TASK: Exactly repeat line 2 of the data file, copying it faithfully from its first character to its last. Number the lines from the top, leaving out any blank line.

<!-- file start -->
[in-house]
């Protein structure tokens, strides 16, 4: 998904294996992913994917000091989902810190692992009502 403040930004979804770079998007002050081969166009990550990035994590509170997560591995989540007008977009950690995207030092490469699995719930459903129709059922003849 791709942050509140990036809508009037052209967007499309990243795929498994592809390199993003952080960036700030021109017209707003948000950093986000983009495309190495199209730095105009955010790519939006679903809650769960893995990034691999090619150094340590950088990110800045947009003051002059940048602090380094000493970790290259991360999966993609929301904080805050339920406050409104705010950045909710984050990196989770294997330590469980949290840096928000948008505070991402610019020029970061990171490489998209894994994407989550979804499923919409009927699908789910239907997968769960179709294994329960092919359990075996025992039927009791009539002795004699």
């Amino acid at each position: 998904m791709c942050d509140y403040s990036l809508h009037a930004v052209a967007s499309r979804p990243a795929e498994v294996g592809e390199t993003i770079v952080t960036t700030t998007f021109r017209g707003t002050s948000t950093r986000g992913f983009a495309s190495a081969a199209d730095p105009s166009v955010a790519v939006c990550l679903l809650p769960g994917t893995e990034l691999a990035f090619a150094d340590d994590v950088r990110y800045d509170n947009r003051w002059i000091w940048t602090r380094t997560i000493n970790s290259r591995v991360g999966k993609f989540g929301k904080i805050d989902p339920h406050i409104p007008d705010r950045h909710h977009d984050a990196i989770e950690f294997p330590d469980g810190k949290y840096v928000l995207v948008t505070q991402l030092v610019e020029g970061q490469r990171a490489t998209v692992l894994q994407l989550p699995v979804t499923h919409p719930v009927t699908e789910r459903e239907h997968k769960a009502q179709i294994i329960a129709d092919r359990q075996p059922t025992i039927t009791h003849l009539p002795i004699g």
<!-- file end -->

């Protein structure tokens, strides 16, 4: 998904294996992913994917000091989902810190692992009502 403040930004979804770079998007002050081969166009990550990035994590509170997560591995989540007008977009950690995207030092490469699995719930459903129709059922003849 791709942050509140990036809508009037052209967007499309990243795929498994592809390199993003952080960036700030021109017209707003948000950093986000983009495309190495199209730095105009955010790519939006679903809650769960893995990034691999090619150094340590950088990110800045947009003051002059940048602090380094000493970790290259991360999966993609929301904080805050339920406050409104705010950045909710984050990196989770294997330590469980949290840096928000948008505070991402610019020029970061990171490489998209894994994407989550979804499923919409009927699908789910239907997968769960179709294994329960092919359990075996025992039927009791009539002795004699």